1 1/2 Hours
Dr Anthi Dipla
Classical archaeologist/art historian who has graduated from Oxford University (MA, PhD). She has participated in excavations, scientific projects and conferences in Greece, Cyprus and abroad. Her research has been focused on Greek vase painting, iconography, and mythology, with further interests in women studies, social history, ancient Greek theatre, and cultural exchange in the ancient Mediterranean world, and has been published extensively in international peer-reviewed periodicals and books. As an adjunct professor she has affiliated herself to various universities in Greece and abroad, including the UK and the USA, and she currently teaches at the Hellenic Open University and the Open University of Cyprus. As a tour guide, she has joined various Greek and foreign tour operators, specializing in VIP clients.
About the tour
The serene and idyllic site of Kerameikos, namely the potters’ quarter, now situated in the bustling heart of modern Athens, once lay on the fringe of the ancient urban center, marked by the city wall.
Here a large section of the wall has survived the abuse of assaults and the decay of time and one can capture a clear picture of it, complete with a ring street, a moat, and an outwork. The fortification wall ,built hastily after the Persian retreat in 478 to defend Athens against its eternal enemy, Sparta, traversed and divided Kerameikos into two parts, a residential one within the wall and one outside the wall. Outer Kerameikos was occupied by potters’ and vase painters’ workshops, drawn here from early on by the clay deposits of the small river Eridanos. These workshops provided the main bulk of the renowned Athenian vases, many of which were used as grave gifts or markers in the nearby cemetery, the city’s most extensive and important.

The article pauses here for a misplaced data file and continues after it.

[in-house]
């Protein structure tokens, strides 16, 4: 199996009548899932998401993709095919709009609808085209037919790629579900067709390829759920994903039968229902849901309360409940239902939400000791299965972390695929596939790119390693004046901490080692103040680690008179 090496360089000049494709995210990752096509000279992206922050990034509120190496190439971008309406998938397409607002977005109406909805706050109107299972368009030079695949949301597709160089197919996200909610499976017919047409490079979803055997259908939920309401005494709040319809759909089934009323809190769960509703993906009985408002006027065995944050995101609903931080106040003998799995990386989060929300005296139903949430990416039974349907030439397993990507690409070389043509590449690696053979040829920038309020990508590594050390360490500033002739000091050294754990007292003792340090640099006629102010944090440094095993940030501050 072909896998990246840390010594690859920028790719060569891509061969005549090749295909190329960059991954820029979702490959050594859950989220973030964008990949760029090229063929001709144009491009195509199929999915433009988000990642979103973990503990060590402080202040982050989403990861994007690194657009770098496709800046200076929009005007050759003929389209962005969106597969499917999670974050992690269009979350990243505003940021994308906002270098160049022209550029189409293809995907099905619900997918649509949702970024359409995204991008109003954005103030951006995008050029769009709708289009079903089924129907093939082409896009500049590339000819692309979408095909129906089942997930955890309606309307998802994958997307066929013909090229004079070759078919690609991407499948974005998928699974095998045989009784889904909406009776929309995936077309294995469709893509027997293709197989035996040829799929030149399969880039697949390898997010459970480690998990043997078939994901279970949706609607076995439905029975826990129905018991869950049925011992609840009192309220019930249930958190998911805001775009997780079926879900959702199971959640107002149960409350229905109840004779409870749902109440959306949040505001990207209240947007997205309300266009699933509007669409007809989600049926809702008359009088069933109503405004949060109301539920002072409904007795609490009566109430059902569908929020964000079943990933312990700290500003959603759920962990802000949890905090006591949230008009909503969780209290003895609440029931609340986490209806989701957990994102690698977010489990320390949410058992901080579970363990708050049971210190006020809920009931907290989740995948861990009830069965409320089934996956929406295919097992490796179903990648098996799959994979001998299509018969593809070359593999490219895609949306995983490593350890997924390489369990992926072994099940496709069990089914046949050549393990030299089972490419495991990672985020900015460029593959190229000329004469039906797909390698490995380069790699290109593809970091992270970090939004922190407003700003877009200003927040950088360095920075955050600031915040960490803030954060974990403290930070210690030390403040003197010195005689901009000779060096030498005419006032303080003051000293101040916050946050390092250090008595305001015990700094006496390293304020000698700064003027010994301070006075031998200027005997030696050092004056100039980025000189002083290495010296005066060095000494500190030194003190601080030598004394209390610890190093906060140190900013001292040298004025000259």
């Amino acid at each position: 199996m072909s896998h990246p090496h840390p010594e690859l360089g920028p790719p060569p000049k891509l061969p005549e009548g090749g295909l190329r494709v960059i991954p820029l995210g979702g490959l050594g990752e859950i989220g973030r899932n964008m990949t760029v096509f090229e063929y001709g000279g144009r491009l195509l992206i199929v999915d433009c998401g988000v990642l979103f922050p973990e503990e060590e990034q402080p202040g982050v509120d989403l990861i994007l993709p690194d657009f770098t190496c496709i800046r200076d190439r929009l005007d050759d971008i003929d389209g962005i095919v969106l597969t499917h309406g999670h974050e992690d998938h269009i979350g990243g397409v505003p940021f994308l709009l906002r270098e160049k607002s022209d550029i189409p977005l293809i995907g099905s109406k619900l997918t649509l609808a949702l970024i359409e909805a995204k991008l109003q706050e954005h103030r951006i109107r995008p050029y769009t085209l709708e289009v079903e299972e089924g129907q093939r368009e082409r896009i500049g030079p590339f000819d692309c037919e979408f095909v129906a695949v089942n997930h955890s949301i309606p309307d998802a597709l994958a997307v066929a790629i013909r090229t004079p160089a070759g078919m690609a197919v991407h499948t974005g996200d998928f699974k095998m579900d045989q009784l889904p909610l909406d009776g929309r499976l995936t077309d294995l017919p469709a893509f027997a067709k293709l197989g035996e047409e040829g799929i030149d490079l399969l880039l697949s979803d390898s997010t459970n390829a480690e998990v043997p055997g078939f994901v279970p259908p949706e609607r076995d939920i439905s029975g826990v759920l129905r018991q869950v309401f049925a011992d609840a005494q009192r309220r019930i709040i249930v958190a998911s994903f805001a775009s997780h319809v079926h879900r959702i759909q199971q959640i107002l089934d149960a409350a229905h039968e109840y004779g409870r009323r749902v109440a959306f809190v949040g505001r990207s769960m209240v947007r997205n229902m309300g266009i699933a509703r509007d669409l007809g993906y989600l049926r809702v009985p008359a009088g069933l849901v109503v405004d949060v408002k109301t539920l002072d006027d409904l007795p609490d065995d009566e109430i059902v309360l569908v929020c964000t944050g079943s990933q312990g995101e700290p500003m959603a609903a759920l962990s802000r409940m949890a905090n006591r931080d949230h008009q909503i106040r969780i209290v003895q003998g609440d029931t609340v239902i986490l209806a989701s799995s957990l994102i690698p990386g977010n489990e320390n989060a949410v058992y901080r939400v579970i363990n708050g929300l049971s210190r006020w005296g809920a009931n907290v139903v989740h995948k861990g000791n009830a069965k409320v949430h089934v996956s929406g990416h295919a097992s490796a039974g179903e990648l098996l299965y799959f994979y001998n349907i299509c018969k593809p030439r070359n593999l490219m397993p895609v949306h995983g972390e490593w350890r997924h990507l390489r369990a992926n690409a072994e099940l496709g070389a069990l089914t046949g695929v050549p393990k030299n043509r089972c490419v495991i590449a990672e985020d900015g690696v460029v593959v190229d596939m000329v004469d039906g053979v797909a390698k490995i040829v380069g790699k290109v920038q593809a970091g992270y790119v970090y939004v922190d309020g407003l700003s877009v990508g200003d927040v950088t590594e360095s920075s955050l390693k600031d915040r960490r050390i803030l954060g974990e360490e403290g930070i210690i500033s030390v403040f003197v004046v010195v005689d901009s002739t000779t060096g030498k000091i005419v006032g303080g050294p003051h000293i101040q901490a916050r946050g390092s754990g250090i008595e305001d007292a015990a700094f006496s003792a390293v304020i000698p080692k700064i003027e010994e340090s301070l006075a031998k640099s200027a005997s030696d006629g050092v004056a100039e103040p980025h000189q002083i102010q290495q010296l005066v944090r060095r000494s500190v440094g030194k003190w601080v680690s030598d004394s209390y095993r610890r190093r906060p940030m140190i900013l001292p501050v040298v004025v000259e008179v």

The Kerameikos cemetery included both private, family graves with imposing sculptural decoration, and the Demosion sema, the state burial ground, with funerary monuments reserved for war heroes and Athenian notables. Lining the streets in this much frequented and neuralgic place, the cemetery provided the perfect excuse to flaunt prosperity and supremacy. Women could be seen here all year round, paying frequent visits to their relatives’ graves, to clean and adorn them, to perform rituals and to connect with the souls of the dead.
The most prominent and official gates of the ancient city still stand proud and mark the surviving section of the ancient wall: the Dipylon Gate and the Sacred Gate through which passed two mains streets leading to Plato’s Academy and to Eleusis respectively. These gates were moreover the starting point of two main festive processions, one heading inwards to the Acropolis to honor Athena, the patron goddess of Athens, during the Great Panathenaia festival, the other outwards to Eleusis and the sanctuary of Demeter and Persephone, which housed the most famous Mysteries of antiquity. A large building with a colonnaded courtyard and dining rooms was built in between the two gates; all necessary preparations for the great procession were made here, where also the Panathenaic ship was kept which carried on its mast like a sail the famous peplos for the cult statue of Athena, while officials and the people of Athens feasted on the meat from the great sacrifice to Athena.
Outside and inside the Dipylon Gate, baths and a fountain house offered the weary travelers the opportunity to cool down and refresh themselves, while a brothel, tucked behind the Sacred Gate, welcomed them with wine and women. Designed like a huge private house, the brothel yielded copious finds of both textile manufacture and drinking and dining ware; apparently it strived to emulate the sympotic atmosphere of an andron (men’s banquet room) in the houses of the time, while fulfilling the fantasy of having liberal sex with a modest, productive housewife.
How it Works
This tour has been designed for virtual presentation. This is a group that accommodates up to 100 participants at a time.Once you book this experience, we will send you a confirmation email with a link to join the session. You can access the tour via the link provided.
What you need
In order to stream the session, you need a stable internet connection and a desktop, laptop or mobile device.